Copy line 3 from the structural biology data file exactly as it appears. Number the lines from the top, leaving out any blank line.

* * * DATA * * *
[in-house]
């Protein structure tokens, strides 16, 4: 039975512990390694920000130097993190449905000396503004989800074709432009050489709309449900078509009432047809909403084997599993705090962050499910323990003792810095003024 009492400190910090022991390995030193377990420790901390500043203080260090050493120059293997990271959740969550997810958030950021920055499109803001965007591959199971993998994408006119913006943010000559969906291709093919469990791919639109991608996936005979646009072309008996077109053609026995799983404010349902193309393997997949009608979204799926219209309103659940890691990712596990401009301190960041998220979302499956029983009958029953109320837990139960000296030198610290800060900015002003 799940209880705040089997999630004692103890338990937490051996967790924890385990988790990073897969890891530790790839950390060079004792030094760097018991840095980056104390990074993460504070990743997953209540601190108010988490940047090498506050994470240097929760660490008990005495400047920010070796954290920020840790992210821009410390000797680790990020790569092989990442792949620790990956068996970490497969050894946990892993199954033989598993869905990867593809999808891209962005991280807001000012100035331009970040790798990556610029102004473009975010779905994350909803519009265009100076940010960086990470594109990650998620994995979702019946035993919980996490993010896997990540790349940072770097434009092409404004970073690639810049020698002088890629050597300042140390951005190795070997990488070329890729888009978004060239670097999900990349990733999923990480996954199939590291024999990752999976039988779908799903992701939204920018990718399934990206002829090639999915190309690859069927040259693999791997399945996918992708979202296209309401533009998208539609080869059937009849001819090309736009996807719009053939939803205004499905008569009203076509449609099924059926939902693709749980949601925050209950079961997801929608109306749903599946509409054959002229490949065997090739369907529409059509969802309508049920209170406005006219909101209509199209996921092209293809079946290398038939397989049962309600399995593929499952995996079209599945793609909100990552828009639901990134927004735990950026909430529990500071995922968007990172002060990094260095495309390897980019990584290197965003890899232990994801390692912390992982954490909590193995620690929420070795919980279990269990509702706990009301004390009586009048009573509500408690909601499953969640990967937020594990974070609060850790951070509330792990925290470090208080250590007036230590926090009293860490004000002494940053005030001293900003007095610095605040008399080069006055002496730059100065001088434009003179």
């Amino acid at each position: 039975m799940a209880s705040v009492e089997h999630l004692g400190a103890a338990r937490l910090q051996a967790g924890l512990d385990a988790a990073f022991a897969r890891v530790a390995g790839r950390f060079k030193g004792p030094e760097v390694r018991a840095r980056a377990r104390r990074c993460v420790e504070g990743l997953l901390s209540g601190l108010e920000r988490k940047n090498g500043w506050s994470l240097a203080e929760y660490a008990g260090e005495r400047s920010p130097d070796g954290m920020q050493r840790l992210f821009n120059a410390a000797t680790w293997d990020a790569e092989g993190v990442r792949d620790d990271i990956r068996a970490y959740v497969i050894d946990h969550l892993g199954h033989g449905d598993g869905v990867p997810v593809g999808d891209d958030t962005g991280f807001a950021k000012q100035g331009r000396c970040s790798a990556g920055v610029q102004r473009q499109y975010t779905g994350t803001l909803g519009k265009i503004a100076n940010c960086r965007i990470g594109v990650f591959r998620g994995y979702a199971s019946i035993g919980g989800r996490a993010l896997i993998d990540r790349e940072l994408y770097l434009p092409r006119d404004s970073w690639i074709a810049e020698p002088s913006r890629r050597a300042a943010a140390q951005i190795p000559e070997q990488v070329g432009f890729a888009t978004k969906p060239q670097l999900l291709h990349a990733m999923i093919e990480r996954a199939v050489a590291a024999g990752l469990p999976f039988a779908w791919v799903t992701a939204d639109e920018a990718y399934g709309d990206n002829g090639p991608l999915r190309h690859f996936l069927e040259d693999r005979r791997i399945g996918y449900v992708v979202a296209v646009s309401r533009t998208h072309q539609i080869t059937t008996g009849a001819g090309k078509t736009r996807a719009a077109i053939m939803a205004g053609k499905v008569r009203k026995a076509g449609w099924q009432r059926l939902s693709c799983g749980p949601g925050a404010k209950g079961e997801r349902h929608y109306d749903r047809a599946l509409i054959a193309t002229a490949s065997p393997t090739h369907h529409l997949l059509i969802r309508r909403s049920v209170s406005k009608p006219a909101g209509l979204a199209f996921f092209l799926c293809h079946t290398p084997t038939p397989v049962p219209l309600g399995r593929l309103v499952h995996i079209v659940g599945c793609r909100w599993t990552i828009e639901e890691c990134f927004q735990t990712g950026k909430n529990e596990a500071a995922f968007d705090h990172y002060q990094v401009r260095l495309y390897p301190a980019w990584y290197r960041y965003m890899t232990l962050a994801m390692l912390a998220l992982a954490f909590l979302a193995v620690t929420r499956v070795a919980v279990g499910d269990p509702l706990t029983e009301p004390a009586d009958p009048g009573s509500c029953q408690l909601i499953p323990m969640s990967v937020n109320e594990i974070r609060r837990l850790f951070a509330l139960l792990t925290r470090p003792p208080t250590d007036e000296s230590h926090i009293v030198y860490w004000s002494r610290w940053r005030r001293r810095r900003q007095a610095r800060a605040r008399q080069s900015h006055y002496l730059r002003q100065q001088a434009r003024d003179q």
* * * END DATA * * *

């Amino acid at each position: 039975m799940a209880s705040v009492e089997h999630l004692g400190a103890a338990r937490l910090q051996a967790g924890l512990d385990a988790a990073f022991a897969r890891v530790a390995g790839r950390f060079k030193g004792p030094e760097v390694r018991a840095r980056a377990r104390r990074c993460v420790e504070g990743l997953l901390s209540g601190l108010e920000r988490k940047n090498g500043w506050s994470l240097a203080e929760y660490a008990g260090e005495r400047s920010p130097d070796g954290m920020q050493r840790l992210f821009n120059a410390a000797t680790w293997d990020a790569e092989g993190v990442r792949d620790d990271i990956r068996a970490y959740v497969i050894d946990h969550l892993g199954h033989g449905d598993g869905v990867p997810v593809g999808d891209d958030t962005g991280f807001a950021k000012q100035g331009r000396c970040s790798a990556g920055v610029q102004r473009q499109y975010t779905g994350t803001l909803g519009k265009i503004a100076n940010c960086r965007i990470g594109v990650f591959r998620g994995y979702a199971s019946i035993g919980g989800r996490a993010l896997i993998d990540r790349e940072l994408y770097l434009p092409r006119d404004s970073w690639i074709a810049e020698p002088s913006r890629r050597a300042a943010a140390q951005i190795p000559e070997q990488v070329g432009f890729a888009t978004k969906p060239q670097l999900l291709h990349a990733m999923i093919e990480r996954a199939v050489a590291a024999g990752l469990p999976f039988a779908w791919v799903t992701a939204d639109e920018a990718y399934g709309d990206n002829g090639p991608l999915r190309h690859f996936l069927e040259d693999r005979r791997i399945g996918y449900v992708v979202a296209v646009s309401r533009t998208h072309q539609i080869t059937t008996g009849a001819g090309k078509t736009r996807a719009a077109i053939m939803a205004g053609k499905v008569r009203k026995a076509g449609w099924q009432r059926l939902s693709c799983g749980p949601g925050a404010k209950g079961e997801r349902h929608y109306d749903r047809a599946l509409i054959a193309t002229a490949s065997p393997t090739h369907h529409l997949l059509i969802r309508r909403s049920v209170s406005k009608p006219a909101g209509l979204a199209f996921f092209l799926c293809h079946t290398p084997t038939p397989v049962p219209l309600g399995r593929l309103v499952h995996i079209v659940g599945c793609r909100w599993t990552i828009e639901e890691c990134f927004q735990t990712g950026k909430n529990e596990a500071a995922f968007d705090h990172y002060q990094v401009r260095l495309y390897p301190a980019w990584y290197r960041y965003m890899t232990l962050a994801m390692l912390a998220l992982a954490f909590l979302a193995v620690t929420r499956v070795a919980v279990g499910d269990p509702l706990t029983e009301p004390a009586d009958p009048g009573s509500c029953q408690l909601i499953p323990m969640s990967v937020n109320e594990i974070r609060r837990l850790f951070a509330l139960l792990t925290r470090p003792p208080t250590d007036e000296s230590h926090i009293v030198y860490w004000s002494r610290w940053r005030r001293r810095r900003q007095a610095r800060a605040r008399q080069s900015h006055y002496l730059r002003q100065q001088a434009r003024d003179q």